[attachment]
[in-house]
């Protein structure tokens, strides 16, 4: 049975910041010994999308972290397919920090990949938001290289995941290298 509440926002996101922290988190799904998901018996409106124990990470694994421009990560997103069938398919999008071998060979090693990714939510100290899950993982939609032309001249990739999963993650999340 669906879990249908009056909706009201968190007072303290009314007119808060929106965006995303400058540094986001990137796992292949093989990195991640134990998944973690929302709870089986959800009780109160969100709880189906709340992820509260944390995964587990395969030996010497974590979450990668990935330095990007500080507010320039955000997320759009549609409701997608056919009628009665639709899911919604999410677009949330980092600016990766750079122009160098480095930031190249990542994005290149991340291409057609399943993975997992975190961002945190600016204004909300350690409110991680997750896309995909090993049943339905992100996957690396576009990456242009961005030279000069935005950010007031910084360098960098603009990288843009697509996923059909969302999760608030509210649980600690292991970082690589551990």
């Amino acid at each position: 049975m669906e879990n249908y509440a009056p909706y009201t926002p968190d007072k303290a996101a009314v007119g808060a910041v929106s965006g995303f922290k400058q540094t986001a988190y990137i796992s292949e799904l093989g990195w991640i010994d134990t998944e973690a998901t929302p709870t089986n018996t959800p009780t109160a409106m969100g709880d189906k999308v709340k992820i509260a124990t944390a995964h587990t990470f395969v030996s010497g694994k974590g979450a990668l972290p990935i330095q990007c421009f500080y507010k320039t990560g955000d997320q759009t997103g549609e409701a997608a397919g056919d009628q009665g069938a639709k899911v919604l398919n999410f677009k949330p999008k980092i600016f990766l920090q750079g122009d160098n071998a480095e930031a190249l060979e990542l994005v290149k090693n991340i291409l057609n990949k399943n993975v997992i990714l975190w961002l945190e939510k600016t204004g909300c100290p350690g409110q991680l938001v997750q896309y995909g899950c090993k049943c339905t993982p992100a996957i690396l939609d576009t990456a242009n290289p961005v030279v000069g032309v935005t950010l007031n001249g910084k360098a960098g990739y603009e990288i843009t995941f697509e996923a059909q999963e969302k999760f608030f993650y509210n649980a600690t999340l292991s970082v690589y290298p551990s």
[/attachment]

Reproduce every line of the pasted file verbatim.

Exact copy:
[in-house]
């Protein structure tokens, strides 16, 4: 049975910041010994999308972290397919920090990949938001290289995941290298 509440926002996101922290988190799904998901018996409106124990990470694994421009990560997103069938398919999008071998060979090693990714939510100290899950993982939609032309001249990739999963993650999340 669906879990249908009056909706009201968190007072303290009314007119808060929106965006995303400058540094986001990137796992292949093989990195991640134990998944973690929302709870089986959800009780109160969100709880189906709340992820509260944390995964587990395969030996010497974590979450990668990935330095990007500080507010320039955000997320759009549609409701997608056919009628009665639709899911919604999410677009949330980092600016990766750079122009160098480095930031190249990542994005290149991340291409057609399943993975997992975190961002945190600016204004909300350690409110991680997750896309995909090993049943339905992100996957690396576009990456242009961005030279000069935005950010007031910084360098960098603009990288843009697509996923059909969302999760608030509210649980600690292991970082690589551990």
């Amino acid at each position: 049975m669906e879990n249908y509440a009056p909706y009201t926002p968190d007072k303290a996101a009314v007119g808060a910041v929106s965006g995303f922290k400058q540094t986001a988190y990137i796992s292949e799904l093989g990195w991640i010994d134990t998944e973690a998901t929302p709870t089986n018996t959800p009780t109160a409106m969100g709880d189906k999308v709340k992820i509260a124990t944390a995964h587990t990470f395969v030996s010497g694994k974590g979450a990668l972290p990935i330095q990007c421009f500080y507010k320039t990560g955000d997320q759009t997103g549609e409701a997608a397919g056919d009628q009665g069938a639709k899911v919604l398919n999410f677009k949330p999008k980092i600016f990766l920090q750079g122009d160098n071998a480095e930031a190249l060979e990542l994005v290149k090693n991340i291409l057609n990949k399943n993975v997992i990714l975190w961002l945190e939510k600016t204004g909300c100290p350690g409110q991680l938001v997750q896309y995909g899950c090993k049943c339905t993982p992100a996957i690396l939609d576009t990456a242009n290289p961005v030279v000069g032309v935005t950010l007031n001249g910084k360098a960098g990739y603009e990288i843009t995941f697509e996923a059909q999963e969302k999760f608030f993650y509210n649980a600690t999340l292991s970082v690589y290298p551990s």